January 29, 2014–Teachers in British Columbia won a big victory in the courts two days ago in their long battle against cuts to education services in the province. The B.C. Supreme Court issued a ruling against the government over draconian legislation in 2002 (Bill 28) that increased classroom sizes, decreased special education services and restricted or eliminated teacher bargaining rights on these and other matters.
The court issued punitive measures against the government, saying that it has to restore classroom sizes and education services, including respective staffing levels, to 2002 levels. It issued a $2 million award to the BC Teachers Federation for “compensation, vindication and deterrence”.
The court also says the government is liable for formal grievances that teachers may launch over violations of collective agreement rights dating from the 2002 legislation.
Responding to the court decision, BCTF President Jim Iker said, “It’s a great day for democracy, a great day for all working people across Canada.”
The court decision is a specific ruling against a 2012 law that replaced Bill 28, following an earlier court ruling by the same judge against the original legislation. Teachers took job action in early March, 2012. Bill 22 ordered them back to work with threats to financially cripple the union and was essentially a cut and paste of Bill 28.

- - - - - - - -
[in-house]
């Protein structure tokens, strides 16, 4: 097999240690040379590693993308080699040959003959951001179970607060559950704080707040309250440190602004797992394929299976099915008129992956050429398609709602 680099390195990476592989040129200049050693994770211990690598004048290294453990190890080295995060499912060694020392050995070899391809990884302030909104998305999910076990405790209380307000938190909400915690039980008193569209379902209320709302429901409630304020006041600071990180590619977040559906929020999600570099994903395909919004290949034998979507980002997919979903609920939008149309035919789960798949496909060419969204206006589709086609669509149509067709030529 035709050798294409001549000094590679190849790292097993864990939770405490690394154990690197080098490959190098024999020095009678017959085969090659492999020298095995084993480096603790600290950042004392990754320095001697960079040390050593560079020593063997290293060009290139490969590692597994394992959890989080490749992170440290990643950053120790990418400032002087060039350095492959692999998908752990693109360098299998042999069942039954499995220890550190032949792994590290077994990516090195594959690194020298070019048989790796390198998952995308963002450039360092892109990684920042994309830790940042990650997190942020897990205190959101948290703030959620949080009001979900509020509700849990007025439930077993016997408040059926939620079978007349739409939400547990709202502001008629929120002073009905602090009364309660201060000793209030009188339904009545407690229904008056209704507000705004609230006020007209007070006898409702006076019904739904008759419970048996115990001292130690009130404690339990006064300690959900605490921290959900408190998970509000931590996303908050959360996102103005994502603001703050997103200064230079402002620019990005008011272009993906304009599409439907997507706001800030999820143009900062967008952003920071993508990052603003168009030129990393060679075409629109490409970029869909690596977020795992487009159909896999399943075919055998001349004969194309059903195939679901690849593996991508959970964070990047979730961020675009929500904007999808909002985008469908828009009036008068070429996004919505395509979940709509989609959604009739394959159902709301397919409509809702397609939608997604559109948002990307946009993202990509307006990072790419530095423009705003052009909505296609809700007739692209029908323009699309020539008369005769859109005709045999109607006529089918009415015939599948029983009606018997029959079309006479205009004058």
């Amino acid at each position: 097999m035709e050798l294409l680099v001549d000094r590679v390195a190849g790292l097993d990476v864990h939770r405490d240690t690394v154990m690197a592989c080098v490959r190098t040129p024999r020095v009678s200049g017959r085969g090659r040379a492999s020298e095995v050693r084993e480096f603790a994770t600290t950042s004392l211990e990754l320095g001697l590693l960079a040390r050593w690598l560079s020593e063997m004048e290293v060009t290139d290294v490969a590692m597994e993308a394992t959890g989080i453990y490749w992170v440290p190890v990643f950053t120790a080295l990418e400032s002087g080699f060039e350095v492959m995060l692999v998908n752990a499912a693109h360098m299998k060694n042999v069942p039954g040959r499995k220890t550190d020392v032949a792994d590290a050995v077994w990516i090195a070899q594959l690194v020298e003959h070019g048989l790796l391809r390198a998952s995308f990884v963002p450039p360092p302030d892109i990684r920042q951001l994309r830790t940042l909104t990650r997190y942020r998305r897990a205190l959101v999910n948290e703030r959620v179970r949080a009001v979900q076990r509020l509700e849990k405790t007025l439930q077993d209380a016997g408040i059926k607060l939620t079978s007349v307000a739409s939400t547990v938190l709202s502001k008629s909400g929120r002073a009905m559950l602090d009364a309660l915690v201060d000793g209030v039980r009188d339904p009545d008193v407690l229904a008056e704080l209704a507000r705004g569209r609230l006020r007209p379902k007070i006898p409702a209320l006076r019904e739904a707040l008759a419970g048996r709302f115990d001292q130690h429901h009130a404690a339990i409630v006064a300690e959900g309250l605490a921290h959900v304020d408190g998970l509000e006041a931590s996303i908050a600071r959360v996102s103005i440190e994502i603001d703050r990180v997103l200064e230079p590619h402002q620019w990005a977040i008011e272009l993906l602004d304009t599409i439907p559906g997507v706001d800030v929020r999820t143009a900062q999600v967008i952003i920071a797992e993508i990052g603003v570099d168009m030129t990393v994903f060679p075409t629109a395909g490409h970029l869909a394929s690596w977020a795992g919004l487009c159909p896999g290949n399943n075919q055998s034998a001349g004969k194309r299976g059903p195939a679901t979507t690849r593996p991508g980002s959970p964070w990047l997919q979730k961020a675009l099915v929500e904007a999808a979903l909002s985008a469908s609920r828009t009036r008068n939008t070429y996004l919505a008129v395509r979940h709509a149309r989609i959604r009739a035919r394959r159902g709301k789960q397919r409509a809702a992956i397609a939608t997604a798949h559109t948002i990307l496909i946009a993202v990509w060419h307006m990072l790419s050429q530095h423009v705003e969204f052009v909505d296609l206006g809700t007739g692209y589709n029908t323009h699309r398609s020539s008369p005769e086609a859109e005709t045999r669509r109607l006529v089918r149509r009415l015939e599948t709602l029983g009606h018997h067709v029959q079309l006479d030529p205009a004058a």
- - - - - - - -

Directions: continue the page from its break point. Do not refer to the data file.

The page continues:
A new collective agreement was reached in June, 2012, but the disputed issues over classroom size and library and special education services were unresolved. Teachers went back to court against Bill 22.
Since 2002, BC has lost 1,400 specialist teachers, 700 special education teachers, more than 100 counselors and 300 teacher librarians. During the same time, the number of public school students has dropped slightly from 621,000 to 559,000.
Premier Christy Clark says her government is studying whether to appeal the latest court ruling. But that would be a fool’s errand. The government’s education ‘policy’ now lies in tatters and can hardly be revived through another round of confrontation. The collective agreement signed in 2012 has expired and a new round of teacher bargaining is set to begin.
On other public sector bargaining fronts, the government is faring better. In recent months, it has won five-year collective agreements with 5.5 per cent wage increases from some 67,000 public sector workers. Most are members of the BC Government and Services Employees Union, but also include 16,000 members of the Health Sciences Association (health professionals).
The new agreements also introduce a novel notion. The government says it may provide up to one half a per cent of wage increase for each year that the provincial GDP exceeds a pre-determined amount.
Last year, Premier Clark said she wants to see a ten year collective agreement with teachers.